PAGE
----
Continuing rain at the Dinwiddie County Airport (PTB) and a forecast dominated by the approaching Hurricane Ivan has prompted the Virginia Council of EAA Chapters to cancel the 2004 Virginia State EAA Fly-In (VAEAA) this weekend (September 18-19) at Dinwiddie County Airport (PTB). This is the second year in a row a hurricane adversely affected the event. Last year, Hurricane Isabel severely curtailed VAEAA’s planned activities and, having learned some hard lessons, fly-in officials decided to pull the plug rather than try to run a potentially unsafe, substandard event.
(read more) 

‘Volunteer Pilot Organization Protection Act’ Sails Through House
The United States House of Representatives has overwhelmingly (385-12) passed HR 1084, a bill backed by EAA that would extend “Good Samaritan” protections to nonprofit volunteer pilot organizations and volunteer pilots. The Volunteer Pilot Organization Protection Act of 2004 ensures that vital services, such as donated medical flights for the needy, flights of compassion, humanitarian, and charitable purposes. Charitable organizations conduct more than 30,000 such flights annually.
(read more)

Weiner Withholds "Outrageous" Anti-GA Bill 
EAA members, aviation community make a difference
EAA and other aviation organizations saw their Congressional education efforts pay off today, as Rep. Anthony Weiner (D-N.Y.) said he will not introduce a bill that would have devastated general aviation activities.

During a "mark-up" session Wednesday of the House Subcommittee on Aviation, where various amendments could have been considered, Rep. Weiner confirmed that he would not bring the bill forward as written. In effect, he also committed not to introduce his bill, HR 5035, as an amendment to legislation implementing the recommendations of the 9/11 Commission. The House subcommittee approved the aviation elements of that comprehensive bill without amendment and forwarded it to the House Transportation and Infrastructure Committee.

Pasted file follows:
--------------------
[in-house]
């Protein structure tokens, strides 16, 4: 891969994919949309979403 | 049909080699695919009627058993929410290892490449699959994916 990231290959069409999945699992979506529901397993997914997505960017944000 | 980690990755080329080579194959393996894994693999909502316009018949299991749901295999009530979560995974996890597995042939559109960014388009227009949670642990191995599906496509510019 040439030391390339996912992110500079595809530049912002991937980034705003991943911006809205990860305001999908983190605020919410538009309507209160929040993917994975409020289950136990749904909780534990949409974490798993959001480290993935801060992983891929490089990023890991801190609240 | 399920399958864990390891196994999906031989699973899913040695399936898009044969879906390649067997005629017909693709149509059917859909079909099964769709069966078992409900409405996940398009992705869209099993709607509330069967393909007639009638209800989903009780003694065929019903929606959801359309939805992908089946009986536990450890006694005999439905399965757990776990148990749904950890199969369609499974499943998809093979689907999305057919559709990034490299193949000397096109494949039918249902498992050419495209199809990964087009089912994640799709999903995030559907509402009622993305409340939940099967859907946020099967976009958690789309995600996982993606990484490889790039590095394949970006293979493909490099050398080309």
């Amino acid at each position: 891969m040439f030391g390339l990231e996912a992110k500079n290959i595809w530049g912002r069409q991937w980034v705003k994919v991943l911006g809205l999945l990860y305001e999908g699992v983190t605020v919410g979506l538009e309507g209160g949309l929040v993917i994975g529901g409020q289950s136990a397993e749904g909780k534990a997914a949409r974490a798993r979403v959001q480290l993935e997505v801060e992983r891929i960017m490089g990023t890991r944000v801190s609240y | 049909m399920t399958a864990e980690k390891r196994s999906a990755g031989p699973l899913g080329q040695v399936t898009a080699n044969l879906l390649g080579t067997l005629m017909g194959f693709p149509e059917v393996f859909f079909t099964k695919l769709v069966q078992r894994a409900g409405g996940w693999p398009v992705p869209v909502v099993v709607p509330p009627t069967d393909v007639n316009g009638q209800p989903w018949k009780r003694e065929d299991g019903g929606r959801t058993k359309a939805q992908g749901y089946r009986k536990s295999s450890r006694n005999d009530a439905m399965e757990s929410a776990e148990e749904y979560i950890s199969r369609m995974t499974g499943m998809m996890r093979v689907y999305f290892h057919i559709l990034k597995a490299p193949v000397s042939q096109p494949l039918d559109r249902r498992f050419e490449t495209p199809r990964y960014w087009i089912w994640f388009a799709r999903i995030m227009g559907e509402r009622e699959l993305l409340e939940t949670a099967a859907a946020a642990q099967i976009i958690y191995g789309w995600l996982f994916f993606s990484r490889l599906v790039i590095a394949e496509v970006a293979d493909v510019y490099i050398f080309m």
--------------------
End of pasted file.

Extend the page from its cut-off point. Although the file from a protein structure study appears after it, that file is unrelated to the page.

(read more)

EAA Urges Support of Air Show Waiver Bill 
EAA is urging its members to support a bill by Rep. Stephanie Tubbs Jones (D-Ohio) that would allow air show waivers in restricted airspace, preventing future situations similar to one that curtailed much of a night performance at the Cleveland Air Show earlier this month.
(read more)

EAA Ford Tri-Motor Hits the Show-Me State
EAA’s Ford Tri-Motor 75th Anniversary tour continues this week with a stop at St. Louis (Creve Coeur Airport), September 17-22. Form there it heads across the state to Kansas City (Lee's Summit Municipal Airport), September 23-26, before returning home to Oshkosh where, on October 23-24, the airplane will make the season's final "Fall Color" flights. Don’t miss this chance to celebrate the Diamond anniversary of one of history’s most significant aircraft. Book your seat in advance through the EAA website and receive a $10 discount!


National GA Awards Nominations Sought
The recently updated National General Aviation Awards application/nomination packet is now available for download on the EAA website. The awards are for Aviation Maintenance Technician, Avionics Technician, Certificated Flight Instructor, and Aviation Safety Counselor of the year, and will be presented by the FAA Administrator during a special evening program ceremony at EAA AirVenture Oshkosh 2005. Thanks to the work of Jim Pyles, Northwest Mountain Region Safety Program Manager, the new form allows applicants to complete the application form directly on the screen, then and print and send to their local Flight Services District Office (FSDO). (The form can also be printed and completed manually.)